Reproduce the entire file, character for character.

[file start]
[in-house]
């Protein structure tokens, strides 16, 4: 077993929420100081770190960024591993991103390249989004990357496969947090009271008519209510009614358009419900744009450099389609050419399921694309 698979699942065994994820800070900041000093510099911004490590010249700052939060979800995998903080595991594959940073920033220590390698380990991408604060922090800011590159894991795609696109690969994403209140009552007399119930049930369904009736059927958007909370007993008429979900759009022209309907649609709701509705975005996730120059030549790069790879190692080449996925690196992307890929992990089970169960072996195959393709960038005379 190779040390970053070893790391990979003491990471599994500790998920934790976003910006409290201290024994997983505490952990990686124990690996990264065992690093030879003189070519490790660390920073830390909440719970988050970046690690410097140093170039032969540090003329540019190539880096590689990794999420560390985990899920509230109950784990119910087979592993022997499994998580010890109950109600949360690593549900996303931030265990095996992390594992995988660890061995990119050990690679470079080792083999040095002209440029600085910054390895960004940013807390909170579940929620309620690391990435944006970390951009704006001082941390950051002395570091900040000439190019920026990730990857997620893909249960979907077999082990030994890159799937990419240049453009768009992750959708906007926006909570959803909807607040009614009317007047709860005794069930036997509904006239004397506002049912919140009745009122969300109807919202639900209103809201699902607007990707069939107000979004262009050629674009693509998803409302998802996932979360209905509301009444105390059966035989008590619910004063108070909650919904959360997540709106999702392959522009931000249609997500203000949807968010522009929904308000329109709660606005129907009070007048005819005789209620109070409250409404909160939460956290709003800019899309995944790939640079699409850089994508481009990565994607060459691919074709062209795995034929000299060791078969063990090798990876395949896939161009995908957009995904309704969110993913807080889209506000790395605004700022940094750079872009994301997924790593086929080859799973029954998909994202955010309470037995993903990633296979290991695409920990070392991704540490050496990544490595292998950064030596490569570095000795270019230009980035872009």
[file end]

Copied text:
[in-house]
């Protein structure tokens, strides 16, 4: 077993929420100081770190960024591993991103390249989004990357496969947090009271008519209510009614358009419900744009450099389609050419399921694309 698979699942065994994820800070900041000093510099911004490590010249700052939060979800995998903080595991594959940073920033220590390698380990991408604060922090800011590159894991795609696109690969994403209140009552007399119930049930369904009736059927958007909370007993008429979900759009022209309907649609709701509705975005996730120059030549790069790879190692080449996925690196992307890929992990089970169960072996195959393709960038005379 190779040390970053070893790391990979003491990471599994500790998920934790976003910006409290201290024994997983505490952990990686124990690996990264065992690093030879003189070519490790660390920073830390909440719970988050970046690690410097140093170039032969540090003329540019190539880096590689990794999420560390985990899920509230109950784990119910087979592993022997499994998580010890109950109600949360690593549900996303931030265990095996992390594992995988660890061995990119050990690679470079080792083999040095002209440029600085910054390895960004940013807390909170579940929620309620690391990435944006970390951009704006001082941390950051002395570091900040000439190019920026990730990857997620893909249960979907077999082990030994890159799937990419240049453009768009992750959708906007926006909570959803909807607040009614009317007047709860005794069930036997509904006239004397506002049912919140009745009122969300109807919202639900209103809201699902607007990707069939107000979004262009050629674009693509998803409302998802996932979360209905509301009444105390059966035989008590619910004063108070909650919904959360997540709106999702392959522009931000249609997500203000949807968010522009929904308000329109709660606005129907009070007048005819005789209620109070409250409404909160939460956290709003800019899309995944790939640079699409850089994508481009990565994607060459691919074709062209795995034929000299060791078969063990090798990876395949896939161009995908957009995904309704969110993913807080889209506000790395605004700022940094750079872009994301997924790593086929080859799973029954998909994202955010309470037995993903990633296979290991695409920990070392991704540490050496990544490595292998950064030596490569570095000795270019230009980035872009």